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As I See It

Abolish Congress movement starts rolling

/ 08:43 PM September 03, 2013

Reacting to the clamor of the people for the abolition of the corruption-soaked pork barrel, Senate President Franklin Drilon snapped: “Let’s just abolish Congress, then.” Perhaps he thought that the people would be shocked at the thought and go easy on the demand to abolish the hated pork barrel. He thought wrong.

A group of citizens has accepted his challenge. Led by election lawyer Romulo Macalintal, the group has drafted a proposal to abolish Congress. It could be done by amending the Constitution and deleting Article VI which creates the legislative department or Congress.


But it would be only for a period of six years, from 2016 to 2022, during which the legislature would be composed of provincial governors and mayors of highly urbanized cities. But they can make laws applicable only to their respective areas of responsibility. If the six-year suspension is found to be beneficial, the abolition of Congress would be made permanent.

Macalintal explained his proposals at the Kapihan sa Manila at the Diamond Hotel last Monday. With him as Kapihan guests were party-list Rep. Jonathan de la Cruz who batted for line item budgeting, and Jose Ladera Santos, former chair of the Komisyon ng Wikang Pambansa, who accused current commission chair Virgilio Almario of tampering with official documents to make it appear that Malacañang has agreed to changing the name “Pilipinas” to “Filipinas.”

As I see it, Macalintal’s proposal is not without merit. Unlike legislative bodies in other countries, the Philippine Congress holds year-long sessions. This puts a strain on taxpayers’ money. Many other countries like China have legislatures that hold sessions only for a limited time. It is only when there are enough important proposed laws to be discussed that the legislature is called to hold sessions. The legislators have a limited time within which to act on the bills. They either pass them or pass them over before the deadline and the legislators are paid only for work done during their sessions.

In the Philippines, members of Congress are paid even when they are absent from congressional sessions, or are on vacation, or traveling abroad, or doing something else not related to their congressional duties—such as, when Sen. Bong Revilla and Sen. Tito Sotto are making movies or television shows, or when Rep. Manny Pacquiao is training for and fighting in boxing bouts—for which they earn so much money. They do not deserve, the salary and allowances—and yes, the pork barrel—that they collect from the Filipino taxpayers.

Macalintal said that during the six-year suspension of Congress, the Philippines will save P211 billion (that’s billions of pesos). That includes not only the regular salaries and allowances of senators and congressmen and their staffs, but also the pork barrel fund, and the budgets for the Commission on Appointments, the Senate Electoral Tribunal (SET) and the House of Representatives Electoral Tribunal.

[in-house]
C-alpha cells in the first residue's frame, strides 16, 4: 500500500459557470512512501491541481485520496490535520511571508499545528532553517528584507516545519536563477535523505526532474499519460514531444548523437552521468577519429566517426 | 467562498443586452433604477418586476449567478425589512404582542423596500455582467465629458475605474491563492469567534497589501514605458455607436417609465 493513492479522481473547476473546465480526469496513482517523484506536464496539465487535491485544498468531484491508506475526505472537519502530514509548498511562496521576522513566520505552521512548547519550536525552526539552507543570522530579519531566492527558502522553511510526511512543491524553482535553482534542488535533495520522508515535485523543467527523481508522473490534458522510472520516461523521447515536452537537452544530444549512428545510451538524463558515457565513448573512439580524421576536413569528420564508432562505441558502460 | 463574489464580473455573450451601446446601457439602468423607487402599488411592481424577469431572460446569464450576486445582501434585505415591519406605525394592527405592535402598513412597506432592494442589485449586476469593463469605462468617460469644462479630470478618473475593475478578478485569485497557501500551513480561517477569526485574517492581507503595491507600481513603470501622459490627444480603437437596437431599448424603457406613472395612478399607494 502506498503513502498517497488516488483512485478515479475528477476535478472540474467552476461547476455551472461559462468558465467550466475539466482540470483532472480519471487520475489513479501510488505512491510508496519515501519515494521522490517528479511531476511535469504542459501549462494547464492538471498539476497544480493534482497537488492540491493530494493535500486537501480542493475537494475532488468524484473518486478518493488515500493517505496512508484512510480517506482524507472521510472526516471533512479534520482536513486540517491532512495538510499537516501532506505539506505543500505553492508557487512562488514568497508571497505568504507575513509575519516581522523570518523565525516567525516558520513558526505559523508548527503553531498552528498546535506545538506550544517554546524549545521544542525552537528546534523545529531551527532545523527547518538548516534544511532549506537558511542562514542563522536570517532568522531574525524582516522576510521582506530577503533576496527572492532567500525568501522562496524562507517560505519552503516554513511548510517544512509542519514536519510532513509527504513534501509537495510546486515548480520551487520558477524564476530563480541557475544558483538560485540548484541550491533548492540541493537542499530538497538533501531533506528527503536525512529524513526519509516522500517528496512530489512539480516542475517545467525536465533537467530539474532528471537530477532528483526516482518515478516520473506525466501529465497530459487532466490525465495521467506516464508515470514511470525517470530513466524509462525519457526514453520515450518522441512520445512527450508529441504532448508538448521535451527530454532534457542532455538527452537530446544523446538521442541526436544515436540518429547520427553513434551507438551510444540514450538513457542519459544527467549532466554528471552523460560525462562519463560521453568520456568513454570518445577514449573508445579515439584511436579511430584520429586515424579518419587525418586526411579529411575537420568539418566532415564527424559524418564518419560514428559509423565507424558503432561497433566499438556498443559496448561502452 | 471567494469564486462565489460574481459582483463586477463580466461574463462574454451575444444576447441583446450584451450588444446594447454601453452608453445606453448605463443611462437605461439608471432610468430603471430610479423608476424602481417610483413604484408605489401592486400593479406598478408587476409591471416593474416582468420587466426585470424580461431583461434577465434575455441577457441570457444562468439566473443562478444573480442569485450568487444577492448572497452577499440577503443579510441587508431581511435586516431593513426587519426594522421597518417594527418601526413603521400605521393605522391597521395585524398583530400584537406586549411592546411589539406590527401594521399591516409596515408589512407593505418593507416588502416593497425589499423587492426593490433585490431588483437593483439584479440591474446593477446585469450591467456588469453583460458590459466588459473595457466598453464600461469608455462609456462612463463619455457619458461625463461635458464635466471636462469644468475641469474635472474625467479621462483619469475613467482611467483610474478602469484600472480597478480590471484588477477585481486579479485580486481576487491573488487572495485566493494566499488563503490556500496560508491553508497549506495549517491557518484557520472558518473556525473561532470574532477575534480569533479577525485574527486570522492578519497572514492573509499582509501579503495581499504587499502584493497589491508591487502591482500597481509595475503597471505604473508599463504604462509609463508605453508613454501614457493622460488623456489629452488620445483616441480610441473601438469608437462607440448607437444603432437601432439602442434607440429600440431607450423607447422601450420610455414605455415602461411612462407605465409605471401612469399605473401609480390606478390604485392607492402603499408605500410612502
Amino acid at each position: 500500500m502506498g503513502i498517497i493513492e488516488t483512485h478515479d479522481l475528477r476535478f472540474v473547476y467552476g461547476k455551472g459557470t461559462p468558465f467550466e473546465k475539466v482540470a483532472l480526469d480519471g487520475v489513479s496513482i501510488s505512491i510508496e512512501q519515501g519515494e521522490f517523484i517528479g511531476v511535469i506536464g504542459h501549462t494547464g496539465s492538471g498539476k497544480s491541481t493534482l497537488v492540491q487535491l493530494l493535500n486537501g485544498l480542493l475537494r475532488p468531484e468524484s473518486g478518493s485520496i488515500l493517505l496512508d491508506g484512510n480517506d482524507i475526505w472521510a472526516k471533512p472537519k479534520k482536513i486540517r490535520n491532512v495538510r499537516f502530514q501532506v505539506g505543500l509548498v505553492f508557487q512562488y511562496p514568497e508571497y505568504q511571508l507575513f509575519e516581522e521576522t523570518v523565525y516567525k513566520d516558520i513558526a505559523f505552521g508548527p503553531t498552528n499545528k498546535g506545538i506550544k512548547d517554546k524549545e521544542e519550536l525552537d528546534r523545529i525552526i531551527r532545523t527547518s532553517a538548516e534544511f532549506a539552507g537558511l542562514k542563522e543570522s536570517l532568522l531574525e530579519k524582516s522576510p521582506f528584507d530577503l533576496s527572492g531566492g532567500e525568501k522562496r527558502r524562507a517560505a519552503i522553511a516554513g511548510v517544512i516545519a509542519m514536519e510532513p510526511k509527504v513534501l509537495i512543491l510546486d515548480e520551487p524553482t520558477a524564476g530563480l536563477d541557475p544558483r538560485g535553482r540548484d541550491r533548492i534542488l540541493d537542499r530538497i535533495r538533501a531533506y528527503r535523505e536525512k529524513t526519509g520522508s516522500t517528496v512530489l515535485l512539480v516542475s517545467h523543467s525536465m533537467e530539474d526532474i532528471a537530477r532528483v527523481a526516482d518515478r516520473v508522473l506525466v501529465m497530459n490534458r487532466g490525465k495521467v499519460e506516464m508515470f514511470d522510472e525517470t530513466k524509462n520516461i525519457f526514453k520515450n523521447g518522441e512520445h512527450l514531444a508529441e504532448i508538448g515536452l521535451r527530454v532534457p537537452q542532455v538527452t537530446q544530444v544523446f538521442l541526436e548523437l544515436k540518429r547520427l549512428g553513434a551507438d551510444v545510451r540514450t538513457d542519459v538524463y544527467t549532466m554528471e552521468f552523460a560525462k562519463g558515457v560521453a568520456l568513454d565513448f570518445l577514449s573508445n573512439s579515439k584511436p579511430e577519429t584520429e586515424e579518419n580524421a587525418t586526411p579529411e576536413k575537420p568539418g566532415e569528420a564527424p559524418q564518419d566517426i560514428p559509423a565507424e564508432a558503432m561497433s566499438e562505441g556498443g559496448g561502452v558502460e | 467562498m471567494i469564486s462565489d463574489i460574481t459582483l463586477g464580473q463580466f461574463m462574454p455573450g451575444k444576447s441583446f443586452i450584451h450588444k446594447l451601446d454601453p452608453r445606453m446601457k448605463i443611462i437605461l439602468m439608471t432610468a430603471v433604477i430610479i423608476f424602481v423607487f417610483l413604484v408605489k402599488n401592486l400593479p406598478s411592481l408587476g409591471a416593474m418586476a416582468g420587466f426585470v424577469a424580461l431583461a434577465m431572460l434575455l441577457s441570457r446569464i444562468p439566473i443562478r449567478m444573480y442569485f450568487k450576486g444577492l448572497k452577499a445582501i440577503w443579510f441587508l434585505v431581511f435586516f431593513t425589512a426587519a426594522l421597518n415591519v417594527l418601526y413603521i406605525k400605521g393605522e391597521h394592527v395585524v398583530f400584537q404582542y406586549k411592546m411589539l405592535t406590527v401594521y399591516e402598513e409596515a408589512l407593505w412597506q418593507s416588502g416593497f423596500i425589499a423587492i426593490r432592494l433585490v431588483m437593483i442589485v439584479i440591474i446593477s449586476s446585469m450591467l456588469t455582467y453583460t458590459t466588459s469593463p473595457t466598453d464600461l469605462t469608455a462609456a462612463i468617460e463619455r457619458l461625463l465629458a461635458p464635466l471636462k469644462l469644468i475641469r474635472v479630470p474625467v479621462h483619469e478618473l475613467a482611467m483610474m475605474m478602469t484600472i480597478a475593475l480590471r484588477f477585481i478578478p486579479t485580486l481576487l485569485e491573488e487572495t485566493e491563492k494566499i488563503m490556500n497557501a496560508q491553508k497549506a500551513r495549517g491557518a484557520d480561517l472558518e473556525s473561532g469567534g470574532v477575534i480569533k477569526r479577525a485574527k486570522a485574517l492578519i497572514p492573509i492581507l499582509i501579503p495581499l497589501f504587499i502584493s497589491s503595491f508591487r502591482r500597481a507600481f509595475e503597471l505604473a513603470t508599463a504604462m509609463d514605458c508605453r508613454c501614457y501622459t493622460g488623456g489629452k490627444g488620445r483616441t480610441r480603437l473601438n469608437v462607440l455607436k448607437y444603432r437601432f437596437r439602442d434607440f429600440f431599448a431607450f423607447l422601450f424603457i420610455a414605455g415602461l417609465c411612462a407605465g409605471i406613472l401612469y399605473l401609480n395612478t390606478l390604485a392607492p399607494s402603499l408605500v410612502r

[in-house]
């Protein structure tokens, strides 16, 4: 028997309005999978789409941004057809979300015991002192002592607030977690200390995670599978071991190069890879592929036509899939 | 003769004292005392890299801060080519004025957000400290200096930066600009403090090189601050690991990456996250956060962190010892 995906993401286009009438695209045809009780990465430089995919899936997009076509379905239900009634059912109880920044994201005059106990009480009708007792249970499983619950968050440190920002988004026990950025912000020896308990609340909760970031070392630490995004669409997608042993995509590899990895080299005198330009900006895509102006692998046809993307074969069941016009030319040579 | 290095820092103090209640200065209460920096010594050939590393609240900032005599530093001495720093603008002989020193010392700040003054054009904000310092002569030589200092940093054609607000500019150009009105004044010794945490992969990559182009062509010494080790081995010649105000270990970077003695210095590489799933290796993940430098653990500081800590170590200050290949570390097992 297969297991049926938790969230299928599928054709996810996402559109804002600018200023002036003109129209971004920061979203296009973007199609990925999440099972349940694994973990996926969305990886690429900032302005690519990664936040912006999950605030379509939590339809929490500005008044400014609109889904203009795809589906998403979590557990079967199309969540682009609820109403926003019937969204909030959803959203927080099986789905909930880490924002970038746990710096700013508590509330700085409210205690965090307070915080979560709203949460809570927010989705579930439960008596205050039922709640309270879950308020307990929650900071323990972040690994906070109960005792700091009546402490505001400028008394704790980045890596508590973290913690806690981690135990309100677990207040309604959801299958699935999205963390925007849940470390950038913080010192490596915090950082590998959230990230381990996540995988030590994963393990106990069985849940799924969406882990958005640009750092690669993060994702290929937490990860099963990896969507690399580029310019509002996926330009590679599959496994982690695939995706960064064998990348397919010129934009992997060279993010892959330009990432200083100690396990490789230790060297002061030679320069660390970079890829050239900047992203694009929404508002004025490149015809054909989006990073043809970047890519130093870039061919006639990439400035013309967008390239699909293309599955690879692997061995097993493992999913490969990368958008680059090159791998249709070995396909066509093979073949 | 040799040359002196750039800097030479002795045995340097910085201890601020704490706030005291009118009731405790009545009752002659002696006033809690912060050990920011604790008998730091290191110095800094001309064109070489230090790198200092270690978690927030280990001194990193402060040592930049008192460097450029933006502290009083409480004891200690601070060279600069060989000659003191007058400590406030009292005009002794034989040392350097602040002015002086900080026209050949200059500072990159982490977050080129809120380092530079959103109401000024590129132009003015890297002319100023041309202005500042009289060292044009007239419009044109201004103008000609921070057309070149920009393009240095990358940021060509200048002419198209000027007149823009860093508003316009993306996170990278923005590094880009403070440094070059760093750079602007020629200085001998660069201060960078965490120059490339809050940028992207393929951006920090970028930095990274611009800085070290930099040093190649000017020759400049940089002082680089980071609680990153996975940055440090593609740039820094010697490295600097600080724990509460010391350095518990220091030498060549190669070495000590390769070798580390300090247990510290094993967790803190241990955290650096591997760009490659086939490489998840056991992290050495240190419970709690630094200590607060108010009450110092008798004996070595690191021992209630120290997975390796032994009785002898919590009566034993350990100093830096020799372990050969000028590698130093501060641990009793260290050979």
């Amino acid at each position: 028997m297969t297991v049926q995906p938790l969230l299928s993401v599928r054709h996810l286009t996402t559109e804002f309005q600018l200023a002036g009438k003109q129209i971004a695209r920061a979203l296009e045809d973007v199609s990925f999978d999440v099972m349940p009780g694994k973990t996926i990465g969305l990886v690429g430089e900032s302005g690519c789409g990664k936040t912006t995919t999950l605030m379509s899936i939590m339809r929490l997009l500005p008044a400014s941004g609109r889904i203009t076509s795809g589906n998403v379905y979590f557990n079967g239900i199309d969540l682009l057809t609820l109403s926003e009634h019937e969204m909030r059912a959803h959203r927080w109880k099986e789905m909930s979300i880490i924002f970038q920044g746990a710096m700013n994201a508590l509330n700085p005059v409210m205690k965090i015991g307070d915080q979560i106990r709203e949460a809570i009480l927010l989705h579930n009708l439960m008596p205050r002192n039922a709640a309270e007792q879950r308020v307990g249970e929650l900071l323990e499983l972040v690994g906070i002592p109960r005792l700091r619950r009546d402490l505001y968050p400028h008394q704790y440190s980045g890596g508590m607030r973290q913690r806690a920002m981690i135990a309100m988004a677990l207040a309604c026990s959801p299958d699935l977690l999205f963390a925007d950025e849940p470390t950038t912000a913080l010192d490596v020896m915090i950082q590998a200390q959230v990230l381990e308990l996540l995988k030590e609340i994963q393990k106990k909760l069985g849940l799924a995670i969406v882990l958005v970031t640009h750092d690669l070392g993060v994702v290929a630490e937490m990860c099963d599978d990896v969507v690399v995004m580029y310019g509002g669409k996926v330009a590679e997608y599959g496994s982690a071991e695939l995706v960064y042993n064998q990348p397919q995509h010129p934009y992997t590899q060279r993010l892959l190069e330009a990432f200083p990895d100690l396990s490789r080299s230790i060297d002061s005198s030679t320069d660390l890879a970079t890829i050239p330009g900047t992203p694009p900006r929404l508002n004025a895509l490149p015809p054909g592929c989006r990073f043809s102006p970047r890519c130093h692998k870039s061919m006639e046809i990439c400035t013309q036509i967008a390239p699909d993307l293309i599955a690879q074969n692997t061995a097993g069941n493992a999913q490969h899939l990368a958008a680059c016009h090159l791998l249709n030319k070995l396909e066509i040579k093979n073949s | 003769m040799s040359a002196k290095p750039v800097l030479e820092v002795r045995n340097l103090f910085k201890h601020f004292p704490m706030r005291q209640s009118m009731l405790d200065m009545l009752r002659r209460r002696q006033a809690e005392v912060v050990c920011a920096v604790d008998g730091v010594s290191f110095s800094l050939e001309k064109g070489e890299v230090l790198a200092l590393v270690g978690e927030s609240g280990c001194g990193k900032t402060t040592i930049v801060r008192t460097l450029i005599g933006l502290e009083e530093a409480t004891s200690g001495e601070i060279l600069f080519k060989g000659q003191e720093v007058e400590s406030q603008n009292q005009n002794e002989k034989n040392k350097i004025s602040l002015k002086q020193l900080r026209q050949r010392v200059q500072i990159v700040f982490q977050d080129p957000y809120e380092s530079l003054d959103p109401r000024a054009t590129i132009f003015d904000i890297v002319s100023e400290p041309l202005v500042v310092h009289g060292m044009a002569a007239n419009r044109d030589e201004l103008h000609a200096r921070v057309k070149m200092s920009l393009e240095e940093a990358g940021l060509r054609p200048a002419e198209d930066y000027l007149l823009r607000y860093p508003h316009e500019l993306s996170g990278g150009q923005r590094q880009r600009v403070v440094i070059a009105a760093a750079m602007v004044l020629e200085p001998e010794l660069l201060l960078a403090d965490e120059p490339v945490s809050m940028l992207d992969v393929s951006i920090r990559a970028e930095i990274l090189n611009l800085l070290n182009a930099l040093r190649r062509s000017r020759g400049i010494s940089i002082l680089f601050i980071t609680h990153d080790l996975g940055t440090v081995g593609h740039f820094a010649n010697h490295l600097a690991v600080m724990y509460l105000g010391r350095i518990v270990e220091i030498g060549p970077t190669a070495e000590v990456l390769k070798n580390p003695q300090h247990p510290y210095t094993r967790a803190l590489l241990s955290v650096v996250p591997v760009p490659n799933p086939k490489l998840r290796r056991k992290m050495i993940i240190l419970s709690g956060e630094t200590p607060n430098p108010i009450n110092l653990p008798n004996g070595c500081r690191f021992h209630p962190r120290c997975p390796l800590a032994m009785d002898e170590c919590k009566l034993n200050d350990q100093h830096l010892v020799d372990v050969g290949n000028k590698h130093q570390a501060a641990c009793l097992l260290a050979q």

Imagine what P211 billion in savings can do for the people from whom the money will come from in the first place, in the form of taxes. How many factories can P211 billion establish to provide jobs for our people who have to suffer in other countries in order to support their families here?

Macalintal estimated that P211 billion can build 180,000 classrooms, or buy 7.4 billion kilos of rice, or construct 400 kilometers of standard two-lane roads. P211 billion is almost equivalent to $5 billion which is enough to set up a modern mass transport system of about 100 kilometers in Metro Manila.

Since amending the Constitution may need congressional action, Macalintal urged that the people should start marching on the Senate and the House of Representatives to demand from our legislators for this purpose.

“If People Power was able to oust two presidents on valid and justified grounds, there is no reason why a temporary closure of Congress cannot be achieved with people airing their very legitimate demand because of the apparent involvement of a number of legislators in the P10-billion pork barrel scam and for the ineptitude or imprudence committed, or failure by other lawmakers in protecting the funds of the public,” Macalintal said.


The lawyer also lambasted the Department of Budget and Management for appropriating P125 million in the 2014 budget for the SET when there are no election protests to resolve.

The poll protest of Sen. Koko Pimentel against Sen. Migz Zubiri was resolved by the SET in August 2011. Thus, since September 2011 up to the present, a period of two years, no election contest involving a senator had to be resolved or attended to by the SET.

Of the P125-million annual budget for the SET, P67.6 million is specifically for the “adjudication of electoral contests involving members of the Senate, including administrative support”; P25.9 million for the “filling of unfilled positions”; P4.6 million for “year-end bonus”; P16.7 million for “professional services”; P2.2 million for “per diems”; and P2.2 million for “representation expenses.”

Since the General Appropriations Act (GAA) provides that such a huge portion of the SET budget be specifically allocated for the “adjudication of election protests involving members of the Senate,” a sense of delicadeza should have moved at least one senator or one justice of the Supreme Court to ask for the removal of that allocation from the Senate budget. No one did. Since September 2011 up to the present, have SET members been collecting from that allocation in GAA?

And instead of deleting SET’s budget, the DBM has a higher SET allocation for 2014 when it is clear that there is no election next year.

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TAGS: abolition, As I See It, congress, neal h. cruz, opinion
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